Have you used the Worshipful Company of Musicians as a source of research material?I just need to know from others’ experience whether or not it is a dead end?the timing of their formation in the 16th Century looks promising. Steve

As a City of London Livery Company, would they have anything to offer you?

Take a look at Crewdson’s book “Apollo’s Swan and Lyre”. I have a copy of the book which I found remaindered, but it’s now all on line at,M1. I found a few interesting bits of information in it.

My understanding is that the Company was formed by what should be described as Waits, and included members of `The Kings Musicke`. I am following this line because of the connection with the Council of the Marches – who in turn were well connected with Livery Companies. It may be that it turns out to be `household waits`, but my interest is sparked by the concept of touring bands – and there are records of many in Ludlow. precious little on town waits though!

OK. I’m not sure if you already know that there are many documented instances of Town Waites traveling quite long distances in order to meet up with, and play (as one band) with the Town Waites of the “host” town, or simply to play in another town on their own. So some of your musical tourists may turn out to be Town Waites! We would all be interested to hear of any instances of this. For Chris’s records (and future researchers) it would be handy to send him a proper reference of anything you find, as well as the exact text. An alternative to publishing on the main WAITES website would be to publish your own site (if you have enough material to make this worthwhile. If you need advice on this, I would be happy to discuss it with you. Onwards!

Thanks for that Al.
My listing in an earlier EMail of touring bands is, i’m sure, connected with the Council of the Marches rather than the Town Corporation. However, if you know Ludlow, the castle is slap bang in the centre of the town, within the walls. Therefore any `loud musicke` employed by the Council of the Marches would impact on the town. Perhaps it was not deemed necessary for the town to consider Waites of it’s own until the Council was abolished in the 1680’s.
Most of my local stuff is based on REED, but for a fascinating account of the pageants organised by the Council of the Marches see pp94-104 of Shropshire REED, under a Shrewsbury reference STC 20159 sigs B2-D2v.
The 1706 Waites are not confirmed as my local historian’s reference seems confused, but the Chamberlain’s accounts for a few years around that time are missing from Shropshire Archives collection. Another interesting read was the oaths of allegiance sworn by council officials – Ale Conner, Flesh Taster – but no Waites.

Waytes and Measures

Message originaly addressed to Al Garrod:
I met Gwilym and Carol Davies at Chalemie Summer School last week.They’re based in Gloucestershire. Their background is more folk than early,but they are competent musicians; he plays pipe and tabor, accordion andrecorder, and she plays gurdy and keyboards. They’re interested insetting up waits with a mediaeval persona. As you’ve gone for a similarperiod, perhaps you’d be willing to get in touch and offer themencouragement and some advice on repertoire, instrumentation etc..
Alan Radford

Hi Gwilym,
Allow me to introduce myself, I am the founder of our (very new) Waites bandin Lincoln. We portray a municipal band of approx. 1460-1500. I understandfrom Al Radford that you have an interest in a similar period to us?Allister GarrodMaster of the City of Lincoln Waites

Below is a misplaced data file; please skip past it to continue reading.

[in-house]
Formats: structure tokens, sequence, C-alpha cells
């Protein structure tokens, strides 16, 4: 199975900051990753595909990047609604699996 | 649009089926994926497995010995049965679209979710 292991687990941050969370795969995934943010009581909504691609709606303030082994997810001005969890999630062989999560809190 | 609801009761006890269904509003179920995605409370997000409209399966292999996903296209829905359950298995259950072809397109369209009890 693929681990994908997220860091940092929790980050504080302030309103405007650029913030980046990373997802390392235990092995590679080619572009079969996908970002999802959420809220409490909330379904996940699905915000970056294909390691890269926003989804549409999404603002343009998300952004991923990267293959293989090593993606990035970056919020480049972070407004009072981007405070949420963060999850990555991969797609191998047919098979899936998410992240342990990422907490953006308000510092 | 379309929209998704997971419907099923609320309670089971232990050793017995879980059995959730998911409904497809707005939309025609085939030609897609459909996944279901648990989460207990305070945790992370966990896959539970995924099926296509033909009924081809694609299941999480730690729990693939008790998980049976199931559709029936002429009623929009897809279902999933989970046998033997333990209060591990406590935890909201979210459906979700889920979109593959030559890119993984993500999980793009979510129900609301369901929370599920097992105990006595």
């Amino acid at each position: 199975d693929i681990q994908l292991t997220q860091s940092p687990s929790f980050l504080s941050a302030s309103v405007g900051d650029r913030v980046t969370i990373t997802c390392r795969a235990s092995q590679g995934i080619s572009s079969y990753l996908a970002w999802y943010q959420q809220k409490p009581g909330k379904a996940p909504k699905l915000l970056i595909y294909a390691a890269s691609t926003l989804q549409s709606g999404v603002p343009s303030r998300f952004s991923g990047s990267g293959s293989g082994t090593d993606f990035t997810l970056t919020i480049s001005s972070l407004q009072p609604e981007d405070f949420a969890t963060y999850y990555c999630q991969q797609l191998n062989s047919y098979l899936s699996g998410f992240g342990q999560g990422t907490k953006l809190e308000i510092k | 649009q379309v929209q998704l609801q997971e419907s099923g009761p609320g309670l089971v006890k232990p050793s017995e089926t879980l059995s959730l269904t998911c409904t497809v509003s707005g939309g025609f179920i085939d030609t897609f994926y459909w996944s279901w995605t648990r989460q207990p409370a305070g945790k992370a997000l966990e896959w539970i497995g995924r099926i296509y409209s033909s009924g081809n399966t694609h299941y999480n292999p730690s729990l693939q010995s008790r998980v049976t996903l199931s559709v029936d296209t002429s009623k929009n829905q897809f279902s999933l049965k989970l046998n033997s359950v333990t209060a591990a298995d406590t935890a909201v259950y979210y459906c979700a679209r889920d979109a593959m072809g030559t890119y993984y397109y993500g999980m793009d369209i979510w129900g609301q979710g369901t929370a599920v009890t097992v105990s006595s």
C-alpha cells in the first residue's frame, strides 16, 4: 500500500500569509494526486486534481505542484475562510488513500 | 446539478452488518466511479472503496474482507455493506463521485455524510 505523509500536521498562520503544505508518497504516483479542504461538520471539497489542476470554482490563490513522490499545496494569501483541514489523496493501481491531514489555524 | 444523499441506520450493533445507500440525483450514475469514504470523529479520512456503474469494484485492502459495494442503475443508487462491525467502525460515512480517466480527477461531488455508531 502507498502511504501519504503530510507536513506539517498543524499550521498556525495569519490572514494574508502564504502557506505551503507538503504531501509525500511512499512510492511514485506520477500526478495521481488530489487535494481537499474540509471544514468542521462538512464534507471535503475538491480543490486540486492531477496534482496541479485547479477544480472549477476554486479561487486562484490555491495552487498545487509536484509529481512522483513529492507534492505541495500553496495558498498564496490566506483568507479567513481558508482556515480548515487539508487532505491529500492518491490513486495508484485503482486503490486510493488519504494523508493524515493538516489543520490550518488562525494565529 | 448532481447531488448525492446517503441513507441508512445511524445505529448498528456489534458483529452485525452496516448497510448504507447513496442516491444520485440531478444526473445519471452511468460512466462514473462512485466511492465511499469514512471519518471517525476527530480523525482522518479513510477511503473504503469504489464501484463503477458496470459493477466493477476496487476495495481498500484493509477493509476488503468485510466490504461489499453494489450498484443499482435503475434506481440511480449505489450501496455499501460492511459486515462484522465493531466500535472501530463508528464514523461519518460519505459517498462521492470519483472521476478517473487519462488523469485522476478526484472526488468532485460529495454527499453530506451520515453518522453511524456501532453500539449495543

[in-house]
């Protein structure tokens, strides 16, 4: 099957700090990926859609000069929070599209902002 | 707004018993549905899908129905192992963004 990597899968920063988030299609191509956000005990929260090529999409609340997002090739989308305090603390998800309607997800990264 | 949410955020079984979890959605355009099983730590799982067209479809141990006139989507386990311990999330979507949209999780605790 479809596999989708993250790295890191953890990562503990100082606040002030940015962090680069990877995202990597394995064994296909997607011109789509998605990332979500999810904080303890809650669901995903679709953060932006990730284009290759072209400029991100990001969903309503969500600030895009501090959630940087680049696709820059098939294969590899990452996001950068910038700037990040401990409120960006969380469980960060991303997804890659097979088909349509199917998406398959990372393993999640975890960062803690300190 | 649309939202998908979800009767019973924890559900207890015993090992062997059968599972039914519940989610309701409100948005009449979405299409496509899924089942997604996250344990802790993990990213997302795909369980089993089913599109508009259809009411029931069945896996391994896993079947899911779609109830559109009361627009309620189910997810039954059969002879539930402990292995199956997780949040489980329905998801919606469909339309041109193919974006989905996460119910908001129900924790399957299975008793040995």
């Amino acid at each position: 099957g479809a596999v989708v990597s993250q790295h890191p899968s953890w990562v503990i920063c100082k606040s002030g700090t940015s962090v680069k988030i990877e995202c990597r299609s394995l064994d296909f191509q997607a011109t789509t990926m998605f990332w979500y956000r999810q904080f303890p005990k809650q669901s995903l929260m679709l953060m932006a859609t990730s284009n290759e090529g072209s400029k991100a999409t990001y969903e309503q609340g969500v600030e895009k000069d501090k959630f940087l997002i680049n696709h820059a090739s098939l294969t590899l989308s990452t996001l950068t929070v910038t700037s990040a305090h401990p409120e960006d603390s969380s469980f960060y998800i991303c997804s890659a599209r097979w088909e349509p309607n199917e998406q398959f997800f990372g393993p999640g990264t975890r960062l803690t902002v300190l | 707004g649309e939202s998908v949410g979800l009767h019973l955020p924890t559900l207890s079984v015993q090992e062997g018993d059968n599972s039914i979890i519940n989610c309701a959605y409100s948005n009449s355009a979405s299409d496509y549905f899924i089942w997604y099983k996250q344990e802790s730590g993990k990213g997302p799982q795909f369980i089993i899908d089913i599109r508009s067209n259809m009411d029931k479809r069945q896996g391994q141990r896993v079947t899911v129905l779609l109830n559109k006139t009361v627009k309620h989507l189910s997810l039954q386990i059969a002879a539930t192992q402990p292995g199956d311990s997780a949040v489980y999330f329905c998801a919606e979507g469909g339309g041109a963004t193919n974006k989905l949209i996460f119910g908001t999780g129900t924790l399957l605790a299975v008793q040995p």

Hello Al,Thanks for your email – much appreciated. Our ideas on this are still comingtogether but our intention is to play and perform medieval music, perhapsunder a Waites banner. As Alan said, I play pipe and tabor and recorder(and various folky things) but would be interested in taking up some otherinstrument that fits in. Ideas that have flitted through my mind are – luteplayed as a rhythm instrument, cornamuse, crumhorn or tambourin a cordes.My wife has taken up the hurdy-gurdy. We also have interested friends thatplay pipe and tabor, lute and English bagpipe. So our band is just anembryo at present. We have some medieval tunes but are always grateful formore, especially those with (easily memorable) parts. Your band in Lincolnseems very much the sort of thing we are aiming at, so let’s keep in touch.We enjoyed the Chalemie week in Oxford as it was a new musical departure forus. Alan R was very helpful with information and suggestions.So all the best and let’s keep up the exchange.
Gwilym Davies

Hi Gwilym,
Good to make your acquaintance. You’ll find that I can sound fairly opinionated. Never let that offend you – whatever I say to you is always meant in a constructive way…
Waites – it is important to understand clearly (there is a difference between “clearly” and “fully”) what Waites are. That’ll be your brief.
Historically, musicians were ONLY termed “Waites” because of their connection to the Mayorality. Waites were the Mayor’s own band of musicians. As the Mayor paid them wages (or some lesser reward) and supplied them with livery, he would want them to be noticed. The key to being noticed when taking part in a Civic Procession (where the crowds of onlookers are often noisy) is to play LOUD instruments.
LOUD instruments (for outdoors) = Shawm, Rauschpfeife, Sackbut, loud types of bagpipe.
QUIET instruments (for indoors, or possibly for smaller audiences outside, but will you always know the size of audience to expect in advance?) = strings, pipe/tabor, recorders, crumhorn, cornemuse, harp, quiet bagpipes, etc, etc.